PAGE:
The Unbroken Woman blog is hosting The Respect Dare. Starting July 10, participants will be using Nina Roesner’s The Respect Dare: 40 Days to a Deeper Connection with God and Your Husband as a guide, posting about their journey. And I will be doing it with you!
This Dare was going to be easy–I thought. It’s about communication—how we talk about and to our husbands.
I don’t talk badly about my husband—even if he isn’t around to overhear. I was glad that wasn’t something I needed to work on. I’ve even been making an effort to talk positively about him to others.
However, I have a tendency to speak disrespectfully to him when we disagree or have a misunderstanding. He’s mentioned it many times to me. So I wasn’t too excited about one of the tasks in this Dare, which is to ask my husband if he ever feels diminished by me and the way I communicate with him. I expected to have him either a) deflect the question and not really answer it to avoid hurting my feelings, or b) tell me very clearly that I do, indeed, disrespect him and make him feel diminished in my communication with him.
I was surprised at his response: “Diminished? No. Sometimes I feel frustrated by the way you communicate, like yesterday when I asked you about the bank stuff and you repeated what you’d said instead of giving me new information.”
When I was a relatively new academic, I enjoyed Deborah Tannen’s You Just Don’t Understand: Women and Men in Conversation. My main take-away was this: men use language to establish or maintain hierarchy and to exchange information. Women, however, use language to establish or maintain relationships. My husband usually wants me to get to the point of start with the new information (so he can tune out the rest of what I have to say?)
It’s good that my husband doesn’t think my communication diminishes him—but it does frustrate him. So, even though the point of this Dare is about being encouraging and uplifting as we communicate about and to our husbands, I’m stuck: I know my husband is frustrated by how I communicate—so the respectful thing would be to communicate his way instead of my way, right? Aargh.
I’m still stuck in the “why do I have to do things his way” frustration. He’s Joe Friday—just the facts, ma’am. My brain doesn’t work that way, with the facts separated from the emotion. So I have to disconnect the facts from the emotion before I can speak? Well, I guess to be fair it also isn’t right for him to have to be the one to extract the facts from the emotion in order to listen. But I don’t want to have to be the one to always do things his way. I cannot let a man dominate me, even my husband. See Dare 2.
God, I can’t pray for change yet. So I guess I’m praying for understanding of why change is needed. I’m just not there.
A bit later…
I had just finished typing the words above when I was sorely tested. My husband had asked me if I could put the food away after dinner. Now, I really hate doing that. And my husband (who had done most of the cooking, so I should have been happy to take care of the leftovers) had made a huge rack of ribs and corn on the cob. We don’t have containers to accommodate the dimensions and amount of these things—so putting the food away was a bit more involved than usual. Because I’m trying to speak only encouraging words and not be argumentative, I agreed (not too kindly–“Well, if you need me to….”).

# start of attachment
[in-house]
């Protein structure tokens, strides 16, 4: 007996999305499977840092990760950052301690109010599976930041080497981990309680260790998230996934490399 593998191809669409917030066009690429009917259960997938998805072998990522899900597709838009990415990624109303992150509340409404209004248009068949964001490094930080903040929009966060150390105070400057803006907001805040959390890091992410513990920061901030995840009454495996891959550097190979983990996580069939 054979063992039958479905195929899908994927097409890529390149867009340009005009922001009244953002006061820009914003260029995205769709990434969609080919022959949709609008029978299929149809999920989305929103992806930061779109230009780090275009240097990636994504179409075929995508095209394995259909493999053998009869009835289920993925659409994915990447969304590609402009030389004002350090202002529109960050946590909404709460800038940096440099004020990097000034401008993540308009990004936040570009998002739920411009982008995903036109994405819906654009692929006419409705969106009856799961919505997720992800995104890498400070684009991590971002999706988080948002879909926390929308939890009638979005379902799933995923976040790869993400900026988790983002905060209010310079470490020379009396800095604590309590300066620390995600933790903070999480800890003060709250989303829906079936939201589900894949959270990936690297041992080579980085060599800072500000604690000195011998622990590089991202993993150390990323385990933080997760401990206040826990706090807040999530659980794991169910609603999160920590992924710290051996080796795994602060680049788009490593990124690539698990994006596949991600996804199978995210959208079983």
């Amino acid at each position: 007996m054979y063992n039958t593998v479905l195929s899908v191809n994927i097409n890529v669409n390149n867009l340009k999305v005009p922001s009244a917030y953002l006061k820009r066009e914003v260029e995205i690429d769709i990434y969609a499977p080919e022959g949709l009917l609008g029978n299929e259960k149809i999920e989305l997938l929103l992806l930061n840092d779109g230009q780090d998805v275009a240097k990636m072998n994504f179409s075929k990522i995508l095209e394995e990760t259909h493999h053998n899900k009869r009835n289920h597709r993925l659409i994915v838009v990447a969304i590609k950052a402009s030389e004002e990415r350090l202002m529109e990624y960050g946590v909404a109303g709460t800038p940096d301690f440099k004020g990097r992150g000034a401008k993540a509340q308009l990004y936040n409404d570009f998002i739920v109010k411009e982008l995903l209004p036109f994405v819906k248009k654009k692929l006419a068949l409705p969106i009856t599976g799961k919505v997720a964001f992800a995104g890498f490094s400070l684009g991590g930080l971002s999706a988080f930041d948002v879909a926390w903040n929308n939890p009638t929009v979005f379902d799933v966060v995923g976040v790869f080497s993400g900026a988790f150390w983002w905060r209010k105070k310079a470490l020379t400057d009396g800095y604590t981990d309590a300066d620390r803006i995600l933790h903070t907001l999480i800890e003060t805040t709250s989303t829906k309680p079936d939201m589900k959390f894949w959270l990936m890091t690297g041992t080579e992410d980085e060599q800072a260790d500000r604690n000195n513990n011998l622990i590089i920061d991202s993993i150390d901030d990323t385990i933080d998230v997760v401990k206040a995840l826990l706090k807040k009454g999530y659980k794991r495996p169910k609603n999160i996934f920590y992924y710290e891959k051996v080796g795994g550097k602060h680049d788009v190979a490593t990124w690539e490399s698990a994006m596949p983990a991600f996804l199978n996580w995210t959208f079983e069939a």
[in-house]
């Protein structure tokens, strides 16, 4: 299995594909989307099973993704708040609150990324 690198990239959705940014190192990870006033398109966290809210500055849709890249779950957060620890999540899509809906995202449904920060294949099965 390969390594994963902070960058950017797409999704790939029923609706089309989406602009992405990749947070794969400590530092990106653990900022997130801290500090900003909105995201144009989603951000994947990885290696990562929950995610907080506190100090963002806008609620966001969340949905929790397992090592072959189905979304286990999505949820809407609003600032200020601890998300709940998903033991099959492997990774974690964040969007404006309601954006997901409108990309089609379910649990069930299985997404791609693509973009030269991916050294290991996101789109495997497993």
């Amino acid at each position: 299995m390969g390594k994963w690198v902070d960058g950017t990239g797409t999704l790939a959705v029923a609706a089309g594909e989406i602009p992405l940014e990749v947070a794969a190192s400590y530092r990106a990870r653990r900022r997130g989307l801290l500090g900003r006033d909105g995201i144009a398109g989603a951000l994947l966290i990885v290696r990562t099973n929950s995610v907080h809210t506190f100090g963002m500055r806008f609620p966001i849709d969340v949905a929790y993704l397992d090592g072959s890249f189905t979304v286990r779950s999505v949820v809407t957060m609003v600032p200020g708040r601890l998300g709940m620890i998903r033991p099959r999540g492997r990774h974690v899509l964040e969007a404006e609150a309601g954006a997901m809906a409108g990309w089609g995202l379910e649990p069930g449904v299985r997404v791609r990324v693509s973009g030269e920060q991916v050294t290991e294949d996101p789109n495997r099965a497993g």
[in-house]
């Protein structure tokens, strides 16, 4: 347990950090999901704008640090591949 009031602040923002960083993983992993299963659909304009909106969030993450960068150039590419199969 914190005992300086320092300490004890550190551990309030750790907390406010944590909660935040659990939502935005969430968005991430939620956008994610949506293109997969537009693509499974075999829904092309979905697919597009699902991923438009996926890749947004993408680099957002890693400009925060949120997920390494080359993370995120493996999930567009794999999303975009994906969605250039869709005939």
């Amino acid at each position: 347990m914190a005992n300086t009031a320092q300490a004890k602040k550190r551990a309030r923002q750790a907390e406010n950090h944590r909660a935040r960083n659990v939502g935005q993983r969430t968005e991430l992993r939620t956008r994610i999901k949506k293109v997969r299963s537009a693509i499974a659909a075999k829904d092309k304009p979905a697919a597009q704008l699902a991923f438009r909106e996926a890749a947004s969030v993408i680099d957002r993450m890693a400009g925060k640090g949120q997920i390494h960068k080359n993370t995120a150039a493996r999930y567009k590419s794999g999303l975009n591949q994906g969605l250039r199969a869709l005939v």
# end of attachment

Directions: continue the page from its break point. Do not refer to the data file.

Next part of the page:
This part isn’t pretty, but I promised transparency in this process, so here it is. I didn’t want to put the food away, and I found myself resentful. I could feel the resentment in my chest. My breathing was deep and deliberate as I forced myself to stay calm. And my husband was puttering around in the kitchen in the spot where I needed to be so I couldn’t even do the thing he had just asked me to do.
I was working on this Respect Dare blog post, and I found myself thinking, Hey, Big Guy, I’m doing this Respect Dare for you—why can’t you be the one to put the food away? And you know I’m trying not to be argumentative, so you’re probably taking advantage of me. You’re just trying to push to see if I’m serious. I can’t stand this. And after that unexpected and well-executed oral sex I offered—offered to do, not agreed to do at your request—this afternoon—taking nothing for myself, I might add—I’d think you would be grateful and would be wanting to do everything for me. Is that what respect and submission are all about? You get one of your favorite sexual treats, you make food that is impossible to put away so you make me do it, and then you stand in the way. And really, you couldn’t rinse your plate off either? I am not here to be your servant . . .
Yeah. I had about ten minutes of that. Now, one sign of progress is that these words were all internal. He knew I was bothered about something (because I dramatically dropped my head in prayer stance hoping he would get the hint). When he asked me about it a few minutes later, I told him it wasn’t something I wanted to talk about—but I kept my usual martyr tone out of my voice. Actually, by the time he asked me, I was past feeling like a martyr, so maybe that’s progress, too. He gave me some time to finish processing, and I should him what I had written in my journal (the italicized section above). He gave me a hug, kissed me on the forehead, and told me he loved me.
Sigh. Every step I take, there I am, with a mirror held up to my inner ugliness. If I work at suppressing those parts of myself, will there be anything left of me?
Still…I’m also starting to see this: Every step I take, there my husband is, with his love for me held up as a light that shines brighter than the mirror. He’s quite a guy, this husband of mine.
One Week In…
How are you doing, Respect Dare sisters? When you look back at the first week of this process, what have you learned about yourself so far?
Image courtesy of Iamnee / FreeDigitalPhotos.net